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Badges, Proton, high milers and LCVs

Used cars need badges - it is important to establish exactly what they are, and how to value them correctly. The trade are masters at undervaluing cars because they are not sure of the model, or the specification. They have an uncanny habit of looking at the cheapest in the book and trying to buy it for that price, simply because they are unsure of the model. If it turns out to be a better model, then they feel they have just won the lottery.

Badge engineering, as it has been technically called for the past few years, is increasingly a factor in used car values. It is also an issue where vans are sent to auction. If the trade don't know exactly what model it is, or whether it is short, medium or long wheelbase, they will again try to buy it for the cheapest possible price. It's all down to a lack of understanding and dealing in the unknown.

BMW has for some time been criticised for offering optional de-badging. Although other manufacturers do offer this service, it seems that only BMW drivers prefer in some cases to have their cars without boot badges. It is normally the lower end cars that are de-badged. But BMW are unusual in the fact that the exact spec, date first registered, who supplied the vehicle new, and service history can be obtained by any BMW dealer within a few seconds, provided they have the PIN number. This system is available to virtually any dealer or leasing company, providing they have a good working relationship with a franchise holder. This openness about a car's history can only help residuals as it gives the confidence that every dealer needs. Until other manufacturers catch up with this technology it's back to sticking badges on cars, not a bad thing when it comes to car park snobbery.

It appears that Proton is engaged in a concerted effort to attack the fleet market. The recent introduction of the Impian is Proton's best effort so far to target leasing and contract hire companies. Proton has been in the UK market for over ten years and has had a roller coaster ride. After getting off to a great start, fortunes have been mixed. With no real clear marketing plans, the public was confused, as was the dealer network at the constant re-organisation of staff and model line-up at the importer.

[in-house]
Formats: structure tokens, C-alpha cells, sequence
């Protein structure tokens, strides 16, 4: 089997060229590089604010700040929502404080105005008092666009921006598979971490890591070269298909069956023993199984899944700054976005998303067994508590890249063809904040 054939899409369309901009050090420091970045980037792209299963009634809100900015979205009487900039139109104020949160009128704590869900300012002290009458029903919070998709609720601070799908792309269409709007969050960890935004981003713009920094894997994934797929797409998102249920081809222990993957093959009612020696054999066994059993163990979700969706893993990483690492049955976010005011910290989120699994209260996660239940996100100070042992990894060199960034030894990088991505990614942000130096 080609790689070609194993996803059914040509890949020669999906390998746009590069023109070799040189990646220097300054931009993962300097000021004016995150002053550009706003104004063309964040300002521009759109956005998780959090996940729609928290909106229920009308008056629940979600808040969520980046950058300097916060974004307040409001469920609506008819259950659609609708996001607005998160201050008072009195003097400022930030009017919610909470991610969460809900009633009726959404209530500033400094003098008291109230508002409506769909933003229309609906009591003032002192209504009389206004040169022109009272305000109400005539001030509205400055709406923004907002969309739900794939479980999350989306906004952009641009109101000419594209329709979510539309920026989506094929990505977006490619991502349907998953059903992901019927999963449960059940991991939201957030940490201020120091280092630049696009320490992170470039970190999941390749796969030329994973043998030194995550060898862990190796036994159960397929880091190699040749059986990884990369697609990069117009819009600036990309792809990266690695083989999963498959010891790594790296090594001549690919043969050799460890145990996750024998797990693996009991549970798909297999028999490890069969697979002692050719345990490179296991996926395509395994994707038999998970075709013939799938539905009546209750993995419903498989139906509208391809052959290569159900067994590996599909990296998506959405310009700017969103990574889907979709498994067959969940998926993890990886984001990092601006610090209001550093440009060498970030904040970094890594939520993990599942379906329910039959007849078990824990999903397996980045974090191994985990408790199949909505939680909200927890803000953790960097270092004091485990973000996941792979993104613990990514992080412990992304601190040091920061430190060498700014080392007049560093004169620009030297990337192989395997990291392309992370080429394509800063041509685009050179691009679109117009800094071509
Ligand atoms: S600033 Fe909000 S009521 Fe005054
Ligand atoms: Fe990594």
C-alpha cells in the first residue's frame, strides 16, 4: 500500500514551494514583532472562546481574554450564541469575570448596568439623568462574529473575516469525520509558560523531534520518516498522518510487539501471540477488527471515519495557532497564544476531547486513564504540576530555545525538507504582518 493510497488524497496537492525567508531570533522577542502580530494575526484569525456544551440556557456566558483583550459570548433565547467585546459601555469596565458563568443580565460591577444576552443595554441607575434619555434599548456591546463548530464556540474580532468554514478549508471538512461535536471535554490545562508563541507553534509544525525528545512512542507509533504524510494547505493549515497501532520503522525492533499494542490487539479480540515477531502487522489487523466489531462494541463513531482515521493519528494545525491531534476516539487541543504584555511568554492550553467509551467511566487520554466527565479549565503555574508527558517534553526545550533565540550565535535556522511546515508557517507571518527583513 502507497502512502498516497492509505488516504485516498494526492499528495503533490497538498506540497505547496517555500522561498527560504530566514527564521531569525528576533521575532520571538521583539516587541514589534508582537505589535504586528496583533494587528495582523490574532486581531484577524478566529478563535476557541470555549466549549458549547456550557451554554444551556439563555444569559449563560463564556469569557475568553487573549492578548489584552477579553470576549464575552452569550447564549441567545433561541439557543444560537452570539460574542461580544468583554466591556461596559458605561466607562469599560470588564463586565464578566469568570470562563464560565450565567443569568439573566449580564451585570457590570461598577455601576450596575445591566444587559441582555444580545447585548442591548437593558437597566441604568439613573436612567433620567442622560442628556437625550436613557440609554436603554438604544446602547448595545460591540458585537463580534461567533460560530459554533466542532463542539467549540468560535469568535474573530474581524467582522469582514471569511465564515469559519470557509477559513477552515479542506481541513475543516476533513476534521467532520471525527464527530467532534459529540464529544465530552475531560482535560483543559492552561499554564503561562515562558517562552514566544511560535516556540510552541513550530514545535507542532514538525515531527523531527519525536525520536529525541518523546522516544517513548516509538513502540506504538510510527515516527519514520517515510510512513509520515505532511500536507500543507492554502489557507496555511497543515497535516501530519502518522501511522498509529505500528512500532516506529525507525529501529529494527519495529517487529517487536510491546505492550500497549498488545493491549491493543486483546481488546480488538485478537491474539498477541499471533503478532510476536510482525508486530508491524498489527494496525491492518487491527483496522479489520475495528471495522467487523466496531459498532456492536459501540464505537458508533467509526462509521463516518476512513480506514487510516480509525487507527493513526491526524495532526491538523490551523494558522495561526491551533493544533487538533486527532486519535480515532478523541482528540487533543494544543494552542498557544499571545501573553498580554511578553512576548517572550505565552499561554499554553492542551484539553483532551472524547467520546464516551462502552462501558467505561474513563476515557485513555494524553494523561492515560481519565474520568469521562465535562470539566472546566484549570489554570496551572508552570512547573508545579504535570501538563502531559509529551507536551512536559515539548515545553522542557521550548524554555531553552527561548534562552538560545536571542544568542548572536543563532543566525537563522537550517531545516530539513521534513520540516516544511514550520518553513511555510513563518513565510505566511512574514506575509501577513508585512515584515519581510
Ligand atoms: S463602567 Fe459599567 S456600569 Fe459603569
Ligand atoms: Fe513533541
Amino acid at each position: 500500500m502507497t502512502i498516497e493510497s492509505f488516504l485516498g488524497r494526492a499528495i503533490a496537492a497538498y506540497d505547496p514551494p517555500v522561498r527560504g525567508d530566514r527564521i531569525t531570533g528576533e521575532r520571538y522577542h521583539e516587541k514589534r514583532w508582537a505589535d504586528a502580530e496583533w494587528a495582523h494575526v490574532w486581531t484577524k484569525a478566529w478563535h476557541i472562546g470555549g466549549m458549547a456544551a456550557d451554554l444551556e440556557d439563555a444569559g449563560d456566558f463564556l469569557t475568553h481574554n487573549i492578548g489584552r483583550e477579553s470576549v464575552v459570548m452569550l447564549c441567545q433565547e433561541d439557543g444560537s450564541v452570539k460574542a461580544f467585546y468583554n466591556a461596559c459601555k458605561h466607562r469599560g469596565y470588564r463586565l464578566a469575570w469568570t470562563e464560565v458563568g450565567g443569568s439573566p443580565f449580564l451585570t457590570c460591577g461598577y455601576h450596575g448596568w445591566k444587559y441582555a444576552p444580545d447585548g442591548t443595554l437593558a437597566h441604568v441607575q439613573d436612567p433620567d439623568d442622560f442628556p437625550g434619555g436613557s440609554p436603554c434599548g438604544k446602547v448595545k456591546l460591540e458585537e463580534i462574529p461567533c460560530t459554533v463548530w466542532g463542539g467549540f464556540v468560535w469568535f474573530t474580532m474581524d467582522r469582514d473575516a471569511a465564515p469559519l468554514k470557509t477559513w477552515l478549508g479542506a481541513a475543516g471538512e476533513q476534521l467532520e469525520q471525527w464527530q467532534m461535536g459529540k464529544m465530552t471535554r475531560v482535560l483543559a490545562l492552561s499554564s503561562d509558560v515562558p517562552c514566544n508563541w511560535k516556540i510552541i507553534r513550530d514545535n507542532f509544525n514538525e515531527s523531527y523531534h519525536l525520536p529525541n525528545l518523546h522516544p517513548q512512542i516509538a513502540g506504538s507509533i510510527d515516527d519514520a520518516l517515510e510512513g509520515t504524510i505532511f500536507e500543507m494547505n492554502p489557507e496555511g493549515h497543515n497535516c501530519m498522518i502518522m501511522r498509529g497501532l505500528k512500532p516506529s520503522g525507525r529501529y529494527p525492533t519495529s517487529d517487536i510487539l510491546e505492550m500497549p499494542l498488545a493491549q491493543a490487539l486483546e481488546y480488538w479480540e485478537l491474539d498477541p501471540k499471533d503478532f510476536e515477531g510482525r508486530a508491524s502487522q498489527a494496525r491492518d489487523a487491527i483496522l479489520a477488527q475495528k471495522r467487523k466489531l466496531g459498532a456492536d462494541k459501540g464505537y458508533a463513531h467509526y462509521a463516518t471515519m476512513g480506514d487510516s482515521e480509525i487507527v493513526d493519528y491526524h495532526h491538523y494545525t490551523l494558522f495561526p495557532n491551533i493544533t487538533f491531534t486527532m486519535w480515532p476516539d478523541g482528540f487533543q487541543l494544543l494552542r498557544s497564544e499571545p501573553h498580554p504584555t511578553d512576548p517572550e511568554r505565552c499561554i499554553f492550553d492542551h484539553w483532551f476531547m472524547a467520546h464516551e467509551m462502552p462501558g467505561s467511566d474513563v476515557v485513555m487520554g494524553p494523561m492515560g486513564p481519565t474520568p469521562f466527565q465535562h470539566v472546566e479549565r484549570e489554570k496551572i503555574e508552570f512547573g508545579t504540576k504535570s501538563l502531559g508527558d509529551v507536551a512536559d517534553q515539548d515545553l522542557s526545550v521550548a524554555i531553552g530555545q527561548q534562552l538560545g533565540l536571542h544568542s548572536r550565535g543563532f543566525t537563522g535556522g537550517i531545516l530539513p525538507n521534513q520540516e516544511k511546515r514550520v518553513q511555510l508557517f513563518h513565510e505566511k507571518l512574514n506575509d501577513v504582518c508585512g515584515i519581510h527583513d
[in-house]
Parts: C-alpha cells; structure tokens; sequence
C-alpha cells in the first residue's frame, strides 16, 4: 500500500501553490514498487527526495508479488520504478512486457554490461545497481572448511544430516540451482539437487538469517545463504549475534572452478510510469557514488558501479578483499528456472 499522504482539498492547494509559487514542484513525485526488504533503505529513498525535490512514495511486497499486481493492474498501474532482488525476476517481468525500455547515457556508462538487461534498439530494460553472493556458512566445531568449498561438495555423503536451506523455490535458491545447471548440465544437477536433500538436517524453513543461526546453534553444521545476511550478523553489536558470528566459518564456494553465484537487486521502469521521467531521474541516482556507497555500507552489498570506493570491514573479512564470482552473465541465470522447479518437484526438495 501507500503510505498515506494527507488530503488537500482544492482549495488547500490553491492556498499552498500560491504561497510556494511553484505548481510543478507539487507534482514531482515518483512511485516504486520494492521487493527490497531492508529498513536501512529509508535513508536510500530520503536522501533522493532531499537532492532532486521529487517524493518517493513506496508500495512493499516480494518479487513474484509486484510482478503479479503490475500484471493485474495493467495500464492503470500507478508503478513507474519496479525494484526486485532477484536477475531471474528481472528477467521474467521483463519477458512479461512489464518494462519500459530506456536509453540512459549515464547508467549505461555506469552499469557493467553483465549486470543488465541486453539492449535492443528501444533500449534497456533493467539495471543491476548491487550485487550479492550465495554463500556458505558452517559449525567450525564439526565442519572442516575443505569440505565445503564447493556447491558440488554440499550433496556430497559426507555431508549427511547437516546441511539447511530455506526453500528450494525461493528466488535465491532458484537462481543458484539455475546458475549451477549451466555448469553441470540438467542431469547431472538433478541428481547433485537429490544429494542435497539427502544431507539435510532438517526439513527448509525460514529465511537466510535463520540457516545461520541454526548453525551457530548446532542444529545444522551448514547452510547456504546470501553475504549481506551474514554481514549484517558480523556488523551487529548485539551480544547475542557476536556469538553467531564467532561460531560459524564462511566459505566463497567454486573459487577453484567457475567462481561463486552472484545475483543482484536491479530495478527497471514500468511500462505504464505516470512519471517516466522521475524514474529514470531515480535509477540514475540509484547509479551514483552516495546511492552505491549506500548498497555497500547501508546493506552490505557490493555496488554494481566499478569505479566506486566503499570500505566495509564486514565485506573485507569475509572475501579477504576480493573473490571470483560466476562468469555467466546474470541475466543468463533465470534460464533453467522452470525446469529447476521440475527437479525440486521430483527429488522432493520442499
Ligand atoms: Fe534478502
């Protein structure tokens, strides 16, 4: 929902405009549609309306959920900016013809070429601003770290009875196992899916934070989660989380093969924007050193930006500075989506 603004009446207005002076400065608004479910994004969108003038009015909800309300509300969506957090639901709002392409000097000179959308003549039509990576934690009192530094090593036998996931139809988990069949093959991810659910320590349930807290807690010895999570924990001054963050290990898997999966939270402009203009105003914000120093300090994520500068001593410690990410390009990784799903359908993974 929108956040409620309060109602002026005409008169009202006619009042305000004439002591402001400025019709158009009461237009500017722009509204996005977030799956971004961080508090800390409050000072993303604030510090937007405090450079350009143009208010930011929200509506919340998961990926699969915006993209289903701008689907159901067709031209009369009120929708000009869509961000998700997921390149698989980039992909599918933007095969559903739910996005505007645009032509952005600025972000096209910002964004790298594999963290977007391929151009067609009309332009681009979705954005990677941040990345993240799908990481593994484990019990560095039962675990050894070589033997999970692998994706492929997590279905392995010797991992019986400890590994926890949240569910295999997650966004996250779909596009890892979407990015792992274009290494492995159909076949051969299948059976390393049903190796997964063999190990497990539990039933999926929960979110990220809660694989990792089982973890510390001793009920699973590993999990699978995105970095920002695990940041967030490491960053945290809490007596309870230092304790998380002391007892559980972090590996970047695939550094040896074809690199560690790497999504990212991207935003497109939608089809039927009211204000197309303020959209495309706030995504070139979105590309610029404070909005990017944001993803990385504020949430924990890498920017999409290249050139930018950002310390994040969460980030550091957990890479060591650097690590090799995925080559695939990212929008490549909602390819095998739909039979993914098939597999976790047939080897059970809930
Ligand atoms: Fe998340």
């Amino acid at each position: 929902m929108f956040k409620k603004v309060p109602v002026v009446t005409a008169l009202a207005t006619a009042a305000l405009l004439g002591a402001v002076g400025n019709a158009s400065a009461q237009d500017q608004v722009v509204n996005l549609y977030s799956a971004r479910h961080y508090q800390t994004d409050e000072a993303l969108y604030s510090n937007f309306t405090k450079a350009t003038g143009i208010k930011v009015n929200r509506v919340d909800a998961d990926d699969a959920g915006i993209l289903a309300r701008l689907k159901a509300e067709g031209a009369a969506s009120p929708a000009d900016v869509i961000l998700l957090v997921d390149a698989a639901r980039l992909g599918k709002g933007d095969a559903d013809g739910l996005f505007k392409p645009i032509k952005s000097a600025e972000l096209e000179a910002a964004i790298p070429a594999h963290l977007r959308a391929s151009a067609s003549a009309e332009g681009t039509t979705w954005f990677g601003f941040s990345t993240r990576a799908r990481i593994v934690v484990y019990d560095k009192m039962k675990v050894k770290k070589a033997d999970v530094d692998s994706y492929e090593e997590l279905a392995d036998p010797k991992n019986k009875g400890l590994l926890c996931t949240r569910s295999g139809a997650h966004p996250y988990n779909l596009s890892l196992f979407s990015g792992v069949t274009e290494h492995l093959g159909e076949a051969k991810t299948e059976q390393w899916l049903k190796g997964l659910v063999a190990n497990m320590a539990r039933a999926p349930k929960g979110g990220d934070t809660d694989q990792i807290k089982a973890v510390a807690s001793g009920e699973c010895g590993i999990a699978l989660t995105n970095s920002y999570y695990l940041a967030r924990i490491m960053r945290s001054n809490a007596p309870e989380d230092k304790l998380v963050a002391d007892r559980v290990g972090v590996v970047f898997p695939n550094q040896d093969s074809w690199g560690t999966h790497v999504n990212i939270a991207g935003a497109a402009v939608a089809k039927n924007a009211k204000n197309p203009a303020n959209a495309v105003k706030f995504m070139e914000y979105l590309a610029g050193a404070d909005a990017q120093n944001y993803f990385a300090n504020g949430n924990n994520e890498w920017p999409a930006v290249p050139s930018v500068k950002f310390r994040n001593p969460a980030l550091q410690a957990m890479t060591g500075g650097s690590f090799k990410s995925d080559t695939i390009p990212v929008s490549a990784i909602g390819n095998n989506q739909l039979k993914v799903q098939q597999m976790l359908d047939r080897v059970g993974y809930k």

It takes years of consistency to become established with customers. It seemed to take Seat and Skoda forever to establish themselves in an already crowded corporate market. For yet another manufacturer to secure orders quickly may not be so easy in the short term. In the longer term, the products have to be better than the rest and offer value for money, with image being another factor. With Cap Monitor predicting mid-twenty per cent residual values at three years/60,000 miles for the Impian, Proton has some way to go to prove itself. Used Protons have always sold on price, although few were ex-fleet, most being from private owners and having low mileage.

As the tax laws change in Malaysia in a few short years it will be easier and cheaper to buy imported cars. This means the factory will have to export more to maintain sales levels, as the home market will have more competition. Whether Proton in the UK will have other dominant fleet manufacturers quaking in their boots, or not, only time will tell. But according to dealers new Protons are seeing healthy demand from retail buyers, and some conquest business is being done.

High mileage vehicles take the low price road
As nice used cars continue to be sought after, albeit at softening prices, the rest are still on a slide. High mileage cars are now really struggling with 80,000 miles being the ceiling for most dealers. When it gets to 100,000, there are hardly any bidders. These are really hard work and will continue to get harder. Some auctions are turning away higher mileage cars as they know they could be sat in the compound for a long period, after being run through the hall a few times. The difference in values between cars with up to 60,000 miles and those over 80,000 is getting wider.

Business is still a little patchy in the commercial vehicle market according to the senior editor of Red Book, David Hill. However, there are still some deals to be made. Astra vans are still performing steadily with the exception of the DTi model, which is not achieving the expected premiums. Kangoos and Combos are steady and although Escorts are still around in numbers they are holding their own. Bigger vans are hard work if they are high on the miles, with the exception of Sprinters, but even 308s have to be tidy.

Ford Transit long wheel base high roofs are coming closer to standard roof values as they outnumber them in the market. Whatever the badge on the front, XLWB drop-sides are good news because they are in very short supply. Tippers are also good news, but buses are right out of season.

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